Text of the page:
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One-third of small businesses employed by Government are paid late

A recent report from the National Audit Office (NAO) has found that a third of small and medium-sized enterprises (SMEs) employed by the Government for public sector work receive payment beyond their initial due date.

In addition, the NAO also revealed that four governmental departments – BIS, MoD and the home and cabinet offices – had failed to record the date on which a number of paper invoices were received.

Meanwhile the government’s payment performance was also skewed in their favour due to a high volume of low-value electronic transactions involving only a few large suppliers.

The NAO admitted there was also little evidence to suggest the government’s commitment to paying 80 per cent of undisputed invoices within five working days is giving small firms a helping hand.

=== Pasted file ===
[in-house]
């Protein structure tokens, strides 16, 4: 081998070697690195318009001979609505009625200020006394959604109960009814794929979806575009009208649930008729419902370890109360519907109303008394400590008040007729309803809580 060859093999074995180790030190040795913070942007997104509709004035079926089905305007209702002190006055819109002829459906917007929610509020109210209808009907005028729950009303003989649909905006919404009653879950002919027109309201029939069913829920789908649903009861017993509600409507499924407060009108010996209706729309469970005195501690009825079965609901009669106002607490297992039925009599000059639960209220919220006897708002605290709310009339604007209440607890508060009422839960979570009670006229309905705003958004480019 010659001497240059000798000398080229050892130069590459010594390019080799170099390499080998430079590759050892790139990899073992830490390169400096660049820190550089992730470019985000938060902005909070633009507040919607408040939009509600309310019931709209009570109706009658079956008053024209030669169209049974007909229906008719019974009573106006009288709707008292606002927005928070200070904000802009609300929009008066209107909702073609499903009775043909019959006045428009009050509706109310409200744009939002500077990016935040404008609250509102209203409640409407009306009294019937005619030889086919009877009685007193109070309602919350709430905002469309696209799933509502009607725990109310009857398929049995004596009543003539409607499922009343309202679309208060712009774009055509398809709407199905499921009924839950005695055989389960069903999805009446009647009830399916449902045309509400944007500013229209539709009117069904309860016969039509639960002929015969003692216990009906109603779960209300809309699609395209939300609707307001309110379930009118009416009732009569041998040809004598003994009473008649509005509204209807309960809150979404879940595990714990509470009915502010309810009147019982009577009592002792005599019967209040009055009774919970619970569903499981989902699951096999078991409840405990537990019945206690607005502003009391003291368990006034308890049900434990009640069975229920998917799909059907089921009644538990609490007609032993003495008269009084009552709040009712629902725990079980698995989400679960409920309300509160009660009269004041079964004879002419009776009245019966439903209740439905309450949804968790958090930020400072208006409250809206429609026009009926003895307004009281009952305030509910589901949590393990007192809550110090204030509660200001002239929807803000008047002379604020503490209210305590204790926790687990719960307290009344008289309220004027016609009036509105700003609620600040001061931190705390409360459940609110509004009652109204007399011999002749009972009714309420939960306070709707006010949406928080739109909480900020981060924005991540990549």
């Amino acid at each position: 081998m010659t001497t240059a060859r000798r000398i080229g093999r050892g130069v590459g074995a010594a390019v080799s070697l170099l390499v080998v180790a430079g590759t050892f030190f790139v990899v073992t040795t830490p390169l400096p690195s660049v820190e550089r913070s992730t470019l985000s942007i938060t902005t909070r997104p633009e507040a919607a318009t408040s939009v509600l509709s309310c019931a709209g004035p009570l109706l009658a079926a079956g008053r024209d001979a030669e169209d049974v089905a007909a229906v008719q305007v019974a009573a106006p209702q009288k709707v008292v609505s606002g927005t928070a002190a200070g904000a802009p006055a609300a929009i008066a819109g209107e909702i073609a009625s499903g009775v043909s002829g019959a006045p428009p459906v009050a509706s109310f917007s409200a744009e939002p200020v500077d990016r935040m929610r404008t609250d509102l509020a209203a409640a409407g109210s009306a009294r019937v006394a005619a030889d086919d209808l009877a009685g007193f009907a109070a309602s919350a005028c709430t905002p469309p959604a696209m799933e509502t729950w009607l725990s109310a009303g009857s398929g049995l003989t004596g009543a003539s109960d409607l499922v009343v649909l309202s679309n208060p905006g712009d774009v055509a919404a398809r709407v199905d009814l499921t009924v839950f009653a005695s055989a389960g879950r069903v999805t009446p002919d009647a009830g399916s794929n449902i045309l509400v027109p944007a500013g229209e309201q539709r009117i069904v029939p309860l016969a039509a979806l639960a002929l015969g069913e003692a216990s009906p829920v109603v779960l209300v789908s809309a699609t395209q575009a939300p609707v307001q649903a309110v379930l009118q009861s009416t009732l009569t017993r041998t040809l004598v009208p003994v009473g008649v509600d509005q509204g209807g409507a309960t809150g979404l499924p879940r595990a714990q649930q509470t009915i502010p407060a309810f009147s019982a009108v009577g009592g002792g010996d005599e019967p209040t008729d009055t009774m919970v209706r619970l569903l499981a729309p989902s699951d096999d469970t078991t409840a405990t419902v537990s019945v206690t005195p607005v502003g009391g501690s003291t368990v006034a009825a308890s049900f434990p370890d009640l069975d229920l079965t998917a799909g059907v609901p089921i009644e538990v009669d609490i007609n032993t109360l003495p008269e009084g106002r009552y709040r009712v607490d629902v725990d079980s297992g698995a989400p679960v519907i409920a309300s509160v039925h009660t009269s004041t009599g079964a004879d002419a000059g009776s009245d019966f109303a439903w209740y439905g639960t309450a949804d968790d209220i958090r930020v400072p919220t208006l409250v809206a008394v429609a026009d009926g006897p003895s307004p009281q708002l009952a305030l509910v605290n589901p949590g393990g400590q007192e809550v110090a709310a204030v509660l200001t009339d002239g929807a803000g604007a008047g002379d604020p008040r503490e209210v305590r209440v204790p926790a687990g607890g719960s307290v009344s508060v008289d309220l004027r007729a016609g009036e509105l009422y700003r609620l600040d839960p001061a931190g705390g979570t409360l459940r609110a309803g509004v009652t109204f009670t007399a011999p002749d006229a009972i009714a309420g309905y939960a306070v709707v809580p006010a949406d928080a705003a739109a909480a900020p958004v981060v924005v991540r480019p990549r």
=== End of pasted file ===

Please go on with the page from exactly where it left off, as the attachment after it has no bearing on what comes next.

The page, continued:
The vast majority of public bodies are still taking more than a month to pay and there is a genuine feeling that the government’s policy simply boosts the working capital of main contractors as opposed to benefitting firms further down the supply chain.

The report indicated that supplier could benefit to the tune of £88m-a-year in terms of reductions in interests costs should government bodies pay invoices within five working days.

Amyas Morse, comptroller and auditor general, NAO, has voiced his concerns about the prompt payment performance and its impact on private sector payment practices.

“These were overstated by the four departments we looked at. It remains to be seen whether the changes proposed in the Small Business, Enterprise and Employment Bill and secondary legislation will be enough to bring about improvements, not just in public sector payment practices but the private sector as well,” said Morse.

A spokesperson for the government said: “The report recognises that we are making progress, but there is more to do.
“That is why from this month we are insisting on prompt payment within 30 days all the way down the public sector supply chain.”

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